All these things can support you to make your mark on environmental change and get you to make a real difference on a personal level when considering your impact on the environment. If each one of us makes these small changes, imagine the collective impact we could have on reaching our targets!


Taking Responsibility For Our Own Energy Use

More and more, we are seeing attention in the press about calculating personal energy consumption and finding ways to reduce it. With the launch of new gadgets which enable people to measure their energy use, it seems that technology is catching up with the new awareness of how to reduce our impact on the environment by cutting power consumption.

A year-long US government study has recently been released which shows that empowering businesses and homeowners to monitor their own electricity use is the most powerful way to highlight consumption and prompt people to take personal responsibility for lowering the amount they use. Over time, the report suggests that this could lead to a reduced need for building power plants.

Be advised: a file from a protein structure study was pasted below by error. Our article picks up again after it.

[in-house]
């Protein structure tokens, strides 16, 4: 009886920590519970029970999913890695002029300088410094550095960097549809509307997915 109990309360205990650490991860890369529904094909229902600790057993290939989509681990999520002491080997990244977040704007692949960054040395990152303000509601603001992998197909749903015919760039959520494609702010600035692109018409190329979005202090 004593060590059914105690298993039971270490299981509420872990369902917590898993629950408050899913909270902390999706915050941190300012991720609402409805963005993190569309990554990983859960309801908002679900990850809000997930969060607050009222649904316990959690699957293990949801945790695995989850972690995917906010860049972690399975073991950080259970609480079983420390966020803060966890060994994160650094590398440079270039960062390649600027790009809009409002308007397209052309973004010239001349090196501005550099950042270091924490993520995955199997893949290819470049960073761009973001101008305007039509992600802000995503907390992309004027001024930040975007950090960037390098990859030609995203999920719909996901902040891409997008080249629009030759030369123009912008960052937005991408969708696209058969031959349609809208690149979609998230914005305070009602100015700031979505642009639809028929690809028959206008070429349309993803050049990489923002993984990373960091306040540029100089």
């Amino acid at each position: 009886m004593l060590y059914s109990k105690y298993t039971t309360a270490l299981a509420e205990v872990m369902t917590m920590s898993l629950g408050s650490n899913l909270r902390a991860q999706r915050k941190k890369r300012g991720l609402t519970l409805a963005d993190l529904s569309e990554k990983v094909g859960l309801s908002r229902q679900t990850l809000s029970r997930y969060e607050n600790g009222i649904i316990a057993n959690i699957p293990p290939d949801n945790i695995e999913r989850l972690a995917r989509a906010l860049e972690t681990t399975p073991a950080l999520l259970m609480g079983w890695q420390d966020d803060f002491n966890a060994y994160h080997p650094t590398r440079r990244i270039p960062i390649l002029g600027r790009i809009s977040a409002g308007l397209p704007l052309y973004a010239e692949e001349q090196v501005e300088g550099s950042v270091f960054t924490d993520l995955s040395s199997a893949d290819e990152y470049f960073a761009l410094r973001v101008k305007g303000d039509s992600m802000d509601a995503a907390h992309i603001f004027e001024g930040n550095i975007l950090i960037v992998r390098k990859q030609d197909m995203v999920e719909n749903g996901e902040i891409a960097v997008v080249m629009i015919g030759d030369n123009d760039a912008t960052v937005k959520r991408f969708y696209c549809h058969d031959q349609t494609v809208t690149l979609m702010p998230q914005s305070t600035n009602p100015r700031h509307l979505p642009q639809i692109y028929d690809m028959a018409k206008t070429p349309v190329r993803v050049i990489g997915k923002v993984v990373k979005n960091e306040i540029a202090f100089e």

Making savings in cost and environmental impact

The results of the research project undertaken by the Pacific Northwest National Laboratory of the Energy Department showed that if households have digital tools to set temperature and price preferences, the peak loads on utility grids could be reduced by up to 15% a year.

Over a 20-year period, this could save $70 billion on spending for power plants and infrastructure, and avoid the need to build the equivalent of 30 coal-fired plants.